• Additional precipitation-related data collection such as quantitative measurements of ice accretion from freezing rain, more winter measurements of snow water content, and better measurement of precipitation from exceptionally large and extreme events.
  • Better data quality and easier data accessibility for users.
  • Potential involvement in NASA’s Global Precipitation Mission
  • A healthy, unbiased environment for exchanging ideas and for trying new things with the goal of improving the measurement of precipitation at a low cost.
  • Overall, we hope to increase the availability of high quality precipitation data to meet a wide variety of known and potential future research, operations and educational needs.

Projected Participation

View Appendix E: Participation

Educational Plan

Education and outreach come naturally to this group, and has come a long way since 2012.  The CoCoRaHS Education Coordinator leveraged a statewide anniversary celebrating water education and promoted “CoCoRaHS for Schools”, first as a pilot in Colorado and then nationwide.  Lesson plans and educational animations were created, and schools in all 50 states have now joined and contributed to the network.  Many of these efforts were supported through existing relationships with University Extension programs and Conservation Districts.  Continued efforts will include adding new lesson plans and educational animations, as well as participation with partners in hosting professional development workshops for teachers interested in using citizen science in the classroom.  CoCoRaHS will continue to develop, test and improve new training materials for volunteers when needed.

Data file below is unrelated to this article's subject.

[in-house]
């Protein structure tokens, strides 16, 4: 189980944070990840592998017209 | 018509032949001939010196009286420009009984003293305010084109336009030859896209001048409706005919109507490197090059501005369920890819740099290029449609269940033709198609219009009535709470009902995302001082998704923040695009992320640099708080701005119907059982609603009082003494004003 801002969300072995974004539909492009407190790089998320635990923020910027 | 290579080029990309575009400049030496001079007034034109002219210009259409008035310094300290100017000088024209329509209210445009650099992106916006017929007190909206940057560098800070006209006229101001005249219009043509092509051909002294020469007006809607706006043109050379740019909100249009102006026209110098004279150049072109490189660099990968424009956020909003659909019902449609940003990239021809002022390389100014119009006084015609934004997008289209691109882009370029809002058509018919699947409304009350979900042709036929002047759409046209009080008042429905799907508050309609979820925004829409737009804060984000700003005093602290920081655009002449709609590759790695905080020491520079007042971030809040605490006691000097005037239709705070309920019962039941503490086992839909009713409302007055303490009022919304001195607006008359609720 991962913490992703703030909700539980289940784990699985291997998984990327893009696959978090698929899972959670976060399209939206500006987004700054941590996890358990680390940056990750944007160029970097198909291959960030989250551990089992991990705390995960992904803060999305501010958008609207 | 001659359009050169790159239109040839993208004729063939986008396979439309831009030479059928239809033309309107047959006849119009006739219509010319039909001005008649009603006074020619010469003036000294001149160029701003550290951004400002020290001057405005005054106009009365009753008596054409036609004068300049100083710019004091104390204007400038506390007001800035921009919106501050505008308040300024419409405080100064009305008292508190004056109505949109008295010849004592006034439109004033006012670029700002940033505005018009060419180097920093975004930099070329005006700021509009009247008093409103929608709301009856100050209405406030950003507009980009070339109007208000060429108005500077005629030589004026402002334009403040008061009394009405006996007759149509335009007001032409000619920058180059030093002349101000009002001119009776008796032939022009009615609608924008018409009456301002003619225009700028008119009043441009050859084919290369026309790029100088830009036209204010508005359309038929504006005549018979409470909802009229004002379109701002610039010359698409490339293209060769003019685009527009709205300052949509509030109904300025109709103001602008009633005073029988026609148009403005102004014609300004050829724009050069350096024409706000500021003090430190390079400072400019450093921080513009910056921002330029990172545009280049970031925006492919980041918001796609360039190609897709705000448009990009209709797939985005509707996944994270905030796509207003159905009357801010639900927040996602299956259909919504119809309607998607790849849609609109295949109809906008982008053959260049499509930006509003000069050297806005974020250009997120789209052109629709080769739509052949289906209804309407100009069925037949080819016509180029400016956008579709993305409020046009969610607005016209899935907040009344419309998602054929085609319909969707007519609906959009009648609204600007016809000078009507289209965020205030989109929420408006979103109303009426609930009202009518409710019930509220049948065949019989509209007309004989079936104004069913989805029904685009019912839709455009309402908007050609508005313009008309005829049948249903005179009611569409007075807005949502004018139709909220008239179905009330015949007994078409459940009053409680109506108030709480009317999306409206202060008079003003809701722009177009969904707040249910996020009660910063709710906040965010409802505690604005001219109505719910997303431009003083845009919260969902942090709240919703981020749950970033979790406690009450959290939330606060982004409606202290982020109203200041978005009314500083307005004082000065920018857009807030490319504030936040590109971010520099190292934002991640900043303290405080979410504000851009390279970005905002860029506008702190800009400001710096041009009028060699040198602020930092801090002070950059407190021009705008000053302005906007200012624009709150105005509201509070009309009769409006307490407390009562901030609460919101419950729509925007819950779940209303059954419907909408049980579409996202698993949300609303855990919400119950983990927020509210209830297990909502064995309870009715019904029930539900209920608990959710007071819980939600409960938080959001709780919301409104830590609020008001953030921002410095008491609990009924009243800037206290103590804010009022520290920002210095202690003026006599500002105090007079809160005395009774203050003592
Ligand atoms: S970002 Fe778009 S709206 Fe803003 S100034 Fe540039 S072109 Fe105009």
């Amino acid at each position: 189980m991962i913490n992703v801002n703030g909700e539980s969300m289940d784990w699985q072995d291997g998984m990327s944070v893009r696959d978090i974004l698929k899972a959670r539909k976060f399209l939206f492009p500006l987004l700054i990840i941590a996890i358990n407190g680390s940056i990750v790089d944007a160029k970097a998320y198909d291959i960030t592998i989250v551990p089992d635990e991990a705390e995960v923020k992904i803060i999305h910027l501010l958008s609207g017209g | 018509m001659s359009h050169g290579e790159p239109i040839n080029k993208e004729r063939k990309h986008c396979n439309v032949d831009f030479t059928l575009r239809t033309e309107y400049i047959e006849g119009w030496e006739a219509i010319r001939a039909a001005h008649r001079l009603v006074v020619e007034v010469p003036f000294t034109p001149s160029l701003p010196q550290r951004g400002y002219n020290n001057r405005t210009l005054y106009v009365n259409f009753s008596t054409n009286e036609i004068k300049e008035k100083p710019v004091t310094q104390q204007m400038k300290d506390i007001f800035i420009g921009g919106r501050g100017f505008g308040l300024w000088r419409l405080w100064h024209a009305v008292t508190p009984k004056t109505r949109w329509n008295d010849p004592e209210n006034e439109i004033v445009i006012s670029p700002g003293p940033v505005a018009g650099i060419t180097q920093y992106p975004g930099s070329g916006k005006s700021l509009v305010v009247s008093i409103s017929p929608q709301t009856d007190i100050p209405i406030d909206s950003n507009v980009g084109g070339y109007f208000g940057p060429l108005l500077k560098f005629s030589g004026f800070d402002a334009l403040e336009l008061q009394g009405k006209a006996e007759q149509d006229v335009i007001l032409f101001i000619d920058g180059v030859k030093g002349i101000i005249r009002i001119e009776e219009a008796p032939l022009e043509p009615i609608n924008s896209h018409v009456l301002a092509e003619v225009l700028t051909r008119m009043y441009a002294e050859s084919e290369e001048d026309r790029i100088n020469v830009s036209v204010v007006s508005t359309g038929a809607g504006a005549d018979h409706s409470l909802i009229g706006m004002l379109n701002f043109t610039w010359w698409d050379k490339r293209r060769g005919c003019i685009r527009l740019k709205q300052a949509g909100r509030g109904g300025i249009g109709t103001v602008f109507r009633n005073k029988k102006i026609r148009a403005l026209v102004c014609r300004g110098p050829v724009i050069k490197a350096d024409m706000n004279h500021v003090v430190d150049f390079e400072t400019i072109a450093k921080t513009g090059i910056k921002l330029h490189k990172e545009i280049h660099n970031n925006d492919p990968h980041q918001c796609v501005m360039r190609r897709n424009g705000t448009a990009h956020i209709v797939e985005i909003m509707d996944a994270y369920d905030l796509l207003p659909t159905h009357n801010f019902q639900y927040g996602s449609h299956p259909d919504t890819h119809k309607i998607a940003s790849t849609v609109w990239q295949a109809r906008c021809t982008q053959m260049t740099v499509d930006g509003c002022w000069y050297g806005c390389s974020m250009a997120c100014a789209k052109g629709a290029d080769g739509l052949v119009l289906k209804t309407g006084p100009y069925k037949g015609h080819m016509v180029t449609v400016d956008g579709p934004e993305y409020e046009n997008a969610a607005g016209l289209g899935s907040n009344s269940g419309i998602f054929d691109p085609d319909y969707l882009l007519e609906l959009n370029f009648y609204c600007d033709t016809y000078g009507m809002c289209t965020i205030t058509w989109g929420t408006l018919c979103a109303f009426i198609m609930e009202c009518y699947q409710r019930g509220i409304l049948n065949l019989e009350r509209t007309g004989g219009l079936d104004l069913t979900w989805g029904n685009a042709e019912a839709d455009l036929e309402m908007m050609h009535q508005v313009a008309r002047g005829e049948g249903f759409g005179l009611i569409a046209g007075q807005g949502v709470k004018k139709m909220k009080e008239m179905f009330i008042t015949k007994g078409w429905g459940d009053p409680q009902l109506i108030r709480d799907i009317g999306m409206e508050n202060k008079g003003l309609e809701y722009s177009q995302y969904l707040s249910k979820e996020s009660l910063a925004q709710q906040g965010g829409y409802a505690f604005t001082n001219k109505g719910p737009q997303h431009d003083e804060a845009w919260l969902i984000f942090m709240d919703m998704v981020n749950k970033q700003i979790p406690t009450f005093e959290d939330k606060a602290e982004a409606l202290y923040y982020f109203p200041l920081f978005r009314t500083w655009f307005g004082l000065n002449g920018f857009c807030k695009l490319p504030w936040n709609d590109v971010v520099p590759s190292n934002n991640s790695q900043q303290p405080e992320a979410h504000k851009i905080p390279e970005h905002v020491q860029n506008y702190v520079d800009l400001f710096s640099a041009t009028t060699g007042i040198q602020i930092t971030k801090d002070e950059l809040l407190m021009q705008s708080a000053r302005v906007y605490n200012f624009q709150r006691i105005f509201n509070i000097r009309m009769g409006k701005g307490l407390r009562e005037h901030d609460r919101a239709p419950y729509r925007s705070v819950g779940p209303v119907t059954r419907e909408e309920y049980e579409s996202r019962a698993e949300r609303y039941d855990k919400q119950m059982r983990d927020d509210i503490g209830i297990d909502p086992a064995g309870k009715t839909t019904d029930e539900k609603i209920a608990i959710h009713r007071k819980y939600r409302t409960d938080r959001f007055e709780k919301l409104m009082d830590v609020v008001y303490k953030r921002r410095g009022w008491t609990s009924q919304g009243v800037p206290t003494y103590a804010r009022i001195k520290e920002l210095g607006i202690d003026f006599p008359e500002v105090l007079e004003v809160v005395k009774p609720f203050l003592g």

Other opportunities:  1) The Community Collaborative Rain, Hail and Snow network webpage http://www.cocorahs.org, 2) The CoCoRaHS social media networks for improving communications among network volunteer leaders, 3) Presentations at scientific and extension conferences, 4) Continued collaboration with the now-forming professional organizations focusing on public participation in scientific research.


We plan to continue using the successful governance structure of a chair and chair-elect. CoCoRaHS leadership will administer the meeting.  The chair will set the agenda and will be responsible for the annual report. Each new year, the chair-elect will become chair and a new chair-elect will be selected by the committee.  Both the chair and CoCoRaHS leadership will communicate with the Administrative Advisor assigned to this group.

Literature Cited

Lackstrom, K., A. Farris, D. Eckhardt, N. Doesken, H. Reges, J. Turner, K. Smith, and R. Ward, 2017: CoCoRaHS Observers Contribute to "Condition Monitoring" in the Carolinas: A New Initiative Addresses Needs for Drought Impacts Information. Bull. Amer. Meteor. Soc., pp. 2527-2531 doi:10.1175/BAMS-D-16-0306.1